The lower court was of the view that the relator did not have many community ties, but this is not substantiated by the record, which shows that his family has had a life-long residency in Jefferson County, and that relator and his wife have lived most of their lives in Jefferson County. A considerable part of the bail originally tendered consisted of the real property of relator's mother.

While the two narcotics convictions are felony offenses, we do not find that either these offenses or the two prior criminal convictions suggest that the relator would commit acts of physical violence that would jeopardize the public.

We are, therefore, of the view that the trial court abused its discretion in refusing to reduce the relator's bond from $50,000 on both offenses, and conclude that a bond in the amount of $20,000 for both offenses is reasonable.

There can be no doubt as to the propriety of the writ of habeas corpus to test the question of bail. State ex rel. Hutzler v. Dostert, supra; State ex rel. Ghiz v. Johnson, supra. In Doyle, supra, a habeas corpus proceeding, this Court addressed the postponement of an execution of sentence and found the right to be mandatory. The United States Supreme Court has permitted the utilization of habeas corpus to test a variety of restraints on liberty, other than the traditional physical restraint. See, e. g., Hensley v. Municipal Court, 411 U.S. 345, 93 S. Ct. 1571, 36 L. Ed. 2d 294 (1973) (habeas corpus available to test restraint where relator released on bail); Braden v. 30th Judicial Circuit Court, 410 U.S. 484, 93 S. Ct. 1123, 35 L. Ed. 2d 443 (1973) (Alabama prisoner could bring habeas corpus in Kentucky to compel trial action on Kentucky detainer on speedy trial theory); Carafas v. LaVallee, 391 U.S. 234, 88 S. Ct. 1556, 20 L. Ed. 2d 554 (1968) (habeas corpus action not defeated by subsequent release of prisoner); Jones v. Cunningham, 371 U.S. 236, 83 S. Ct. 373, 9 L. Ed. 2d 285 (1963) (parolee could invoke habeas corpus). Here, the failure to follow the mandatory requirement to postpone the sentence increases the *129 severity of the defendant's confinement, and in that sense imposes an additional restraint.[5]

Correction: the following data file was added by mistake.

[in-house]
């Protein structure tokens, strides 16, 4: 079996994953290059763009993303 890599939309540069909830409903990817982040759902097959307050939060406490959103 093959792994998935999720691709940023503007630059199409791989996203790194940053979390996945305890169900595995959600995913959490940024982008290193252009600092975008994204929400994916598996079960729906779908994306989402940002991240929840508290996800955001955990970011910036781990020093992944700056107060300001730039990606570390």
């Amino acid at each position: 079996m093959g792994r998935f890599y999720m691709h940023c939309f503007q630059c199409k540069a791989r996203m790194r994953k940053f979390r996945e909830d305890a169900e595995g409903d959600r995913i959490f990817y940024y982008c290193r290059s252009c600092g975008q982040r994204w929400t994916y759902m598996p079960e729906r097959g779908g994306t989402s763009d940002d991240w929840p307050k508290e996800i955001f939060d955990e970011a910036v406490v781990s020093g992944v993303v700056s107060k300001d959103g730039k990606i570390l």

For the foregoing reasons, we award a moulded writ of habeas corpus directing that relator be released from the custody of respondent and transferred to the Circuit Court of Jefferson County, where postponement of the execution of sentence must be granted under W.Va.Code, 62-7-1, and post-conviction bail set in the amount of $20,000.

Writ as moulded awarded.

NOTES

[1] We use the statutory term "postponement of execution of the sentence" instead of the more common term "stay of execution." The terms are identical.

[2] W.Va.Code, 62-7-1, provides in relevant part: